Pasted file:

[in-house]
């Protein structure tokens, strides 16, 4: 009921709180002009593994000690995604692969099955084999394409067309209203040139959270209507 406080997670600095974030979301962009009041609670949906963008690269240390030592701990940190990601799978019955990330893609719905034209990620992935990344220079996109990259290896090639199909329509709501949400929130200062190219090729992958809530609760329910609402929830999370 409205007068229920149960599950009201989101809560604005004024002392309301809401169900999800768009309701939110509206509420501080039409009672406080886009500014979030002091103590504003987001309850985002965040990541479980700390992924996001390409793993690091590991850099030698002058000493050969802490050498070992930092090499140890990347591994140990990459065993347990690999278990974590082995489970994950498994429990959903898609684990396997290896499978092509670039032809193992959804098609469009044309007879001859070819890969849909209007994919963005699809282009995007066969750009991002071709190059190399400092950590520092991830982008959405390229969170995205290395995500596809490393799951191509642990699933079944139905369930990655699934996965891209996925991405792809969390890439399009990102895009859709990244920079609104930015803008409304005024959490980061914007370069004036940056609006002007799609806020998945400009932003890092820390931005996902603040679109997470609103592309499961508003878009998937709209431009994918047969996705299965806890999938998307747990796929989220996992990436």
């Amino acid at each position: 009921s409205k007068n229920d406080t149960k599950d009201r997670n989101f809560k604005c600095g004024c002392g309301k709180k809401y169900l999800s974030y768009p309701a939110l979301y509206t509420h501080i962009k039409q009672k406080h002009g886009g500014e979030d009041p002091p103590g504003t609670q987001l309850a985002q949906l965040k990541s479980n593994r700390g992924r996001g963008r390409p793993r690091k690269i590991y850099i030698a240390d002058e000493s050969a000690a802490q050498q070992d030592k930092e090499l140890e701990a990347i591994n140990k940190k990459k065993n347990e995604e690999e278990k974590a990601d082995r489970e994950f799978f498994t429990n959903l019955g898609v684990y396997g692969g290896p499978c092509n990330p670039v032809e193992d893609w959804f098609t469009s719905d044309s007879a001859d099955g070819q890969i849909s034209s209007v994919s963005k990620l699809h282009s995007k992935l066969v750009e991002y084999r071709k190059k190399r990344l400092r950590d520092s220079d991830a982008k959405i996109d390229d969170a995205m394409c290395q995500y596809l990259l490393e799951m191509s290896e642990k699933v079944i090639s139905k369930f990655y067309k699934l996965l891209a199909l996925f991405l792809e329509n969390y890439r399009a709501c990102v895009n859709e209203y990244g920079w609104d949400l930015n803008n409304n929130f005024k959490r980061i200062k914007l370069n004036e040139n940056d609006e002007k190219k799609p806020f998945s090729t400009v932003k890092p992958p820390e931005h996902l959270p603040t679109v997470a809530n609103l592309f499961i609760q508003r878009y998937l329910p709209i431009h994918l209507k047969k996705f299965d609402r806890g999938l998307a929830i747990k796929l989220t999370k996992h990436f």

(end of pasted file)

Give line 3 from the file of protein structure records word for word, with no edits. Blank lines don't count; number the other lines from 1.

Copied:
């Amino acid at each position: 009921s409205k007068n229920d406080t149960k599950d009201r997670n989101f809560k604005c600095g004024c002392g309301k709180k809401y169900l999800s974030y768009p309701a939110l979301y509206t509420h501080i962009k039409q009672k406080h002009g886009g500014e979030d009041p002091p103590g504003t609670q987001l309850a985002q949906l965040k990541s479980n593994r700390g992924r996001g963008r390409p793993r690091k690269i590991y850099i030698a240390d002058e000493s050969a000690a802490q050498q070992d030592k930092e090499l140890e701990a990347i591994n140990k940190k990459k065993n347990e995604e690999e278990k974590a990601d082995r489970e994950f799978f498994t429990n959903l019955g898609v684990y396997g692969g290896p499978c092509n990330p670039v032809e193992d893609w959804f098609t469009s719905d044309s007879a001859d099955g070819q890969i849909s034209s209007v994919s963005k990620l699809h282009s995007k992935l066969v750009e991002y084999r071709k190059k190399r990344l400092r950590d520092s220079d991830a982008k959405i996109d390229d969170a995205m394409c290395q995500y596809l990259l490393e799951m191509s290896e642990k699933v079944i090639s139905k369930f990655y067309k699934l996965l891209a199909l996925f991405l792809e329509n969390y890439r399009a709501c990102v895009n859709e209203y990244g920079w609104d949400l930015n803008n409304n929130f005024k959490r980061i200062k914007l370069n004036e040139n940056d609006e002007k190219k799609p806020f998945s090729t400009v932003k890092p992958p820390e931005h996902l959270p603040t679109v997470a809530n609103l592309f499961i609760q508003r878009y998937l329910p709209i431009h994918l209507k047969k996705f299965d609402r806890g999938l998307a929830i747990k796929l989220t999370k996992h990436f």